Without the ACA, millions of Americans who have been deemed as having a pre-existing condition, most likely including those who have contracted COVID-19, would be at the mercy of their insurance companies who could refuse to pay for needed care.
Anti-abortion advocates, represented by a far-right legal organization, have filed a lawsuit before a federal judge in Texas with the sweeping aim of a nationwide ban on mifepristone, which is used for medication abortions. The plaintiffs argue that the FDA’s authorization of the drug over two decades ago was flawed and that the drug which has been used by over 2.5 million women is, in fact, dangerous.
Alliance for Hippocratic Medicine v. U.S. Food and Drug Administration has the potential to undermine the country’s process for regulating pharmaceuticals. If the plaintiffs in this case are successful, it would open the door to any third party with a political agenda to challenge a medication that they object to. If these plaintiffs can successfully challenge the more than two decades-old approval of this drug, then every group that opposes a drug or vaccine will be able to use the same playbook to bring lawsuits seeking to ban those medications.
The Biden administration announced that as of December 15, 2023, a record 15.3 million Americans have signed up for health insurance through the Affordable Care Act (ACA) marketplaces. This represents a 33 percent increase from the same time last year. HHS projects that more than 19 million consumers will enroll in 2024 coverage through the ACA — more than 7 million more than when President Biden took office.
The record number of sign-ups have been made possible by the historic investments of the Biden administration. Because of premium tax credit expansion, historic investment in the Navigator program, and other initiatives, health care is better and more affordable than ever.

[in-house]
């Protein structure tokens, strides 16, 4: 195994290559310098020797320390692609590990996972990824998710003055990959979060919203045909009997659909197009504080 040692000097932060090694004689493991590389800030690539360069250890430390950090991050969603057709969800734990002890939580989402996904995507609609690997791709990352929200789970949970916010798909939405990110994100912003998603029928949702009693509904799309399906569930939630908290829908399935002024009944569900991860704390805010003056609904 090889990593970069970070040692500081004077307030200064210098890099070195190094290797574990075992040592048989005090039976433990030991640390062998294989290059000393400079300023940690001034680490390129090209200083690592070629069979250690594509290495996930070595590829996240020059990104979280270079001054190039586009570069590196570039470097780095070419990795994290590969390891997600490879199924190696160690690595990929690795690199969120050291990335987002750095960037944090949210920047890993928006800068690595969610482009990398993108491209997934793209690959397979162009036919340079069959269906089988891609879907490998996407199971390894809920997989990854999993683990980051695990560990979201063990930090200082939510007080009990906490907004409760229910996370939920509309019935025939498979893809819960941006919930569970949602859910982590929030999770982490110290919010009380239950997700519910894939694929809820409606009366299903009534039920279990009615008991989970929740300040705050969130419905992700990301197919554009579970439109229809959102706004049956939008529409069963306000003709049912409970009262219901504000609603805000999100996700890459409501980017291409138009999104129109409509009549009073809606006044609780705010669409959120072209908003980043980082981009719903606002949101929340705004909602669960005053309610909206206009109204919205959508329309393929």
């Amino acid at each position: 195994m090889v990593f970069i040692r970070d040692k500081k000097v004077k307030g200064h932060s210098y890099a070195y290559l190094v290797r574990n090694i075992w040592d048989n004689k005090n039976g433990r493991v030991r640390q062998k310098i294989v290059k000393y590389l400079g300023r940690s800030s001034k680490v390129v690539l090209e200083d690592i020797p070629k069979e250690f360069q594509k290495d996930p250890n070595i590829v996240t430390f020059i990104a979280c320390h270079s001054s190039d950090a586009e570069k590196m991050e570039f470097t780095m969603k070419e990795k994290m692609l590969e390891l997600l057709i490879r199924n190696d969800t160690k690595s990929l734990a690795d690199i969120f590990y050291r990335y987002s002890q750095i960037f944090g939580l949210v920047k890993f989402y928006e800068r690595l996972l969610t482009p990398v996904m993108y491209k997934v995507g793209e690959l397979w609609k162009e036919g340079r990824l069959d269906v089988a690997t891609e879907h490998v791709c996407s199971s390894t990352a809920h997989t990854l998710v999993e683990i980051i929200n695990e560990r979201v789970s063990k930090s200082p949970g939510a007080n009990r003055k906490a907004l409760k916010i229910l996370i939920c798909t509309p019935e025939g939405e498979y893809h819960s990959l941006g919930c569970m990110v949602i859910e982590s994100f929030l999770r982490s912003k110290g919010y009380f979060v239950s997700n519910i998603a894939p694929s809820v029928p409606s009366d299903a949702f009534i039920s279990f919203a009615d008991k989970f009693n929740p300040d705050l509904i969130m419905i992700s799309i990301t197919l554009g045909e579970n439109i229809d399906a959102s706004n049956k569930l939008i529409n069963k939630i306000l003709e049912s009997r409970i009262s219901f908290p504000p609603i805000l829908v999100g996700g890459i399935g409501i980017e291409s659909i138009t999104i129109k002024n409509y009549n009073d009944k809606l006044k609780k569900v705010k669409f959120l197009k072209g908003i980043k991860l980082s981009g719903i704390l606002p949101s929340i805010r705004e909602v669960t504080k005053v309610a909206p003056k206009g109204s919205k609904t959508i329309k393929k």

In recent weeks, since Donald Trump reignited calls to “terminate” the ACA, he has pledged at least six more times to rip away critical benefits and protections from millions across nations. Repealing the ACA would increase the number of uninsured Americans by around 40 million, and Americans of all ages would be impacted by coverage losses.
The Inflation Reduction Act expanded premium tax credits, reducing or eliminating out-of-pocket premiums for millions of people and saving Americans an average of over $800 per year. Right now, 80% of consumers can find coverage through the Marketplace for $10 or less. Keeping premiums low for more households than ever before allows them to re-enroll in the coverage they need and avoid becoming uninsured. It also allows them to put those savings to use in other important areas, such as putting food on the table or paying rent, for years to come.
With Republicans in control of the House of Representatives, they have attacked the Inflation Reduction Act and threatened to repeal all of its savings. These attacks have continued as Republicans elected Mike Johnson (R-LA) as Speaker of the House. Johnson has a radical health care record with repeated votes against affordable, accessible health care.
The Affordable Care Act (ACA) has banned insurers from setting annual and lifetime limits on health coverage on 179 million privately insured Americans. Before the implementation of the ACA in 2009, nearly 6 in 10 covered workers’ employer-sponsored health plans had a lifetime limit, according to the Kaiser Family Foundation.
Repealing the Affordable Care Act means insurance companies would be able to impose annual and lifetime limits on coverage for those insured through their employer or on the individual market. For example, without the ACA, a 40-year-old patient with cancer would face a premium surcharge of anywhere between $30,000 to $140,000. And without the ban on annual and lifetime caps, the cancer patient – whose costs for treatment average about $150,000 – could quickly reach their plan’s limit and face the devastating choice of continuing treatment or facing financial ruin.